Infrastructure as Code @Scaleway (2/3) - Internal usage

Rémy Léone
7 min read

Infrastructure as Code (IaC) is a way to describe infrastructure in a language that is stored as a text file, just like code.

Scaleway manages a lot of resources. Efficient tools are essential to manage all these assets at scale. In this article, we will review the different tools we use and how our product teams are using them to deliver your cloud resources as efficiently as possible.

We want this article to be easy to follow and explicit enough so that you fully understand what happens when you boot up an instance.As a result, the list of tools presented is not exhaustive.

Another aspect of this article is that not all of these tools can be considered as "Infra as Code" per se because some do not deploy anything. Nevertheless, they are helping to bootstrap an environment in which Infra as Code becomes possible.

As a service provider, we start with basic and unconfigured hardware such as pristine servers (from different manufacturers), unconfigured routers and switches. We have to properly install those to have an environment that can support a higher level of abstraction. This is a classical Bootstrapping problem.

Let's first start with the tool we use to store the inventory of all the raw devices: Netbox.


Netbox is an open-source web application designed to help manage and document computer networks.
Netbox is a Data Center Infrastructure Management (DCIM) tool and an IP address management system (IPAM).
Netbox can be seen as our single source of truth for devices and network infrastructure.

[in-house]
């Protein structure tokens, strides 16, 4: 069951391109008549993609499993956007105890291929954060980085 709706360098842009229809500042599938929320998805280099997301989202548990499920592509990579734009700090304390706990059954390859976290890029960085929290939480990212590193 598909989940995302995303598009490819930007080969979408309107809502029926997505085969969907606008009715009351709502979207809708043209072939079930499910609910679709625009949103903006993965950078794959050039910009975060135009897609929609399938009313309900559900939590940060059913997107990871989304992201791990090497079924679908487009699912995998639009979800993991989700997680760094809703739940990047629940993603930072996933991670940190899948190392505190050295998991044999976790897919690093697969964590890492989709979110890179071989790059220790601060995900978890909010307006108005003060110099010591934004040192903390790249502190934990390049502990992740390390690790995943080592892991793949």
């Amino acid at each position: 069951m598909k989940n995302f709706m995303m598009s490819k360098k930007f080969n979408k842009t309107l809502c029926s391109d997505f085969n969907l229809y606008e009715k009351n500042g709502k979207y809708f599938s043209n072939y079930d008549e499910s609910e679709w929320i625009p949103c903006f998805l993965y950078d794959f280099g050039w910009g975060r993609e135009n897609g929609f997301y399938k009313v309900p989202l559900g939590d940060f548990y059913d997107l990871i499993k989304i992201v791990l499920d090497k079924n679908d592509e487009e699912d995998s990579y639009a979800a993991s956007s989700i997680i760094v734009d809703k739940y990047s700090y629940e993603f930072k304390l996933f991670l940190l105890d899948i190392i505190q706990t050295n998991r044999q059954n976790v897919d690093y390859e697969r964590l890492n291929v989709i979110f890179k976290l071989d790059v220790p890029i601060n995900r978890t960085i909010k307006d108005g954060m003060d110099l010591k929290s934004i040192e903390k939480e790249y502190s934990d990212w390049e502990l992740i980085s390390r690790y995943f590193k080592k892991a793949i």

Each Scaleway product team is a tenant of a set of resources. Therefore we have an inventory of machines per team. We can also have search queries made per location, per model, per date of installation and so on.
For example, we can quickly test if an IP address belongs to Scaleway's ranges by looking into Netbox.

The customer data is not in Netbox! If you have an instance at Scaleway, it will not show up in Netbox, only the hypervisor on which your instance runs will.

Netbox is compatible with other infrastructure as code tools. It has a REST API that many tools share. One example of such netbox integration is ansible through its dynamic inventory plugin.

Now that we have seen where all the physical devices are inventoried, let's see where all the software is stored: Gitlab.

Gitlab & gitlab-ci (CI/CD)

All our internal code is stored on gitlab. Therefore, gitlab is our single source of truth for code.
Once new code is merged inside a given repository, a build can be triggered.

GitLab CI/CD is a tool built into GitLab which automates SDLC (deployment pipeline) with continuous methodologies.

This build will run integration tests using Continuous Integration (CI). This test ensures that we don't have regression in the test suite of a given project.
This build will create artifacts and then the Continuous Delivery (CD) part will simply push those artifacts to the relevant environment (production, pre-production or development).

Typically, we use this tool to build docker images, push those images into internal registries and more generally deploy complete servers automatically using a single commit. Examples of this include: